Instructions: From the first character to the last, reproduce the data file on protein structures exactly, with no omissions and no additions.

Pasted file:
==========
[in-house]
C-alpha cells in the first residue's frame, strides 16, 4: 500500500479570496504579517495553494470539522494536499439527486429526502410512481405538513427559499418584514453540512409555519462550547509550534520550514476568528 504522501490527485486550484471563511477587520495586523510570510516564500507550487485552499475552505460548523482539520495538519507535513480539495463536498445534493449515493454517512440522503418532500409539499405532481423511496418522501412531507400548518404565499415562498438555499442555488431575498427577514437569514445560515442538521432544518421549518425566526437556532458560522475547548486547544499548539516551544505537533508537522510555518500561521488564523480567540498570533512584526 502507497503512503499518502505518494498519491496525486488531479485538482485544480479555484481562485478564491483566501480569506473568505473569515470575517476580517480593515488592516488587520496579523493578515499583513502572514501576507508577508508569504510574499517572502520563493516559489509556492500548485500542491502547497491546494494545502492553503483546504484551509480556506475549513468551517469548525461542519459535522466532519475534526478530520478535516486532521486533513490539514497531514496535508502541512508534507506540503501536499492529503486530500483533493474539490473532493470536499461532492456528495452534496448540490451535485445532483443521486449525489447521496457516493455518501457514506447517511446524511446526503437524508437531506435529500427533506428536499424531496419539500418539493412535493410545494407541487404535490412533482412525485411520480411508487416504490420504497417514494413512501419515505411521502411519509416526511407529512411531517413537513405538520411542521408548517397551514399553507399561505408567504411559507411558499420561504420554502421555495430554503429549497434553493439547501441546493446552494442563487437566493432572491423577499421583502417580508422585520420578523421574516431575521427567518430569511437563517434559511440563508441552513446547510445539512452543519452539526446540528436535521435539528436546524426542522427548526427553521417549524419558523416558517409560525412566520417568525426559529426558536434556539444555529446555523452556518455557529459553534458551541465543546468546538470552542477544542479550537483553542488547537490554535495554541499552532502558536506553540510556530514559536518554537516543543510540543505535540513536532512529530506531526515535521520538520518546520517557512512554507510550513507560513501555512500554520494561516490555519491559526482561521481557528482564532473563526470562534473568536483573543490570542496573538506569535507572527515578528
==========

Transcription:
[in-house]
C-alpha cells in the first residue's frame, strides 16, 4: 500500500479570496504579517495553494470539522494536499439527486429526502410512481405538513427559499418584514453540512409555519462550547509550534520550514476568528 504522501490527485486550484471563511477587520495586523510570510516564500507550487485552499475552505460548523482539520495538519507535513480539495463536498445534493449515493454517512440522503418532500409539499405532481423511496418522501412531507400548518404565499415562498438555499442555488431575498427577514437569514445560515442538521432544518421549518425566526437556532458560522475547548486547544499548539516551544505537533508537522510555518500561521488564523480567540498570533512584526 502507497503512503499518502505518494498519491496525486488531479485538482485544480479555484481562485478564491483566501480569506473568505473569515470575517476580517480593515488592516488587520496579523493578515499583513502572514501576507508577508508569504510574499517572502520563493516559489509556492500548485500542491502547497491546494494545502492553503483546504484551509480556506475549513468551517469548525461542519459535522466532519475534526478530520478535516486532521486533513490539514497531514496535508502541512508534507506540503501536499492529503486530500483533493474539490473532493470536499461532492456528495452534496448540490451535485445532483443521486449525489447521496457516493455518501457514506447517511446524511446526503437524508437531506435529500427533506428536499424531496419539500418539493412535493410545494407541487404535490412533482412525485411520480411508487416504490420504497417514494413512501419515505411521502411519509416526511407529512411531517413537513405538520411542521408548517397551514399553507399561505408567504411559507411558499420561504420554502421555495430554503429549497434553493439547501441546493446552494442563487437566493432572491423577499421583502417580508422585520420578523421574516431575521427567518430569511437563517434559511440563508441552513446547510445539512452543519452539526446540528436535521435539528436546524426542522427548526427553521417549524419558523416558517409560525412566520417568525426559529426558536434556539444555529446555523452556518455557529459553534458551541465543546468546538470552542477544542479550537483553542488547537490554535495554541499552532502558536506553540510556530514559536518554537516543543510540543505535540513536532512529530506531526515535521520538520518546520517557512512554507510550513507560513501555512500554520494561516490555519491559526482561521481557528482564532473563526470562534473568536483573543490570542496573538506569535507572527515578528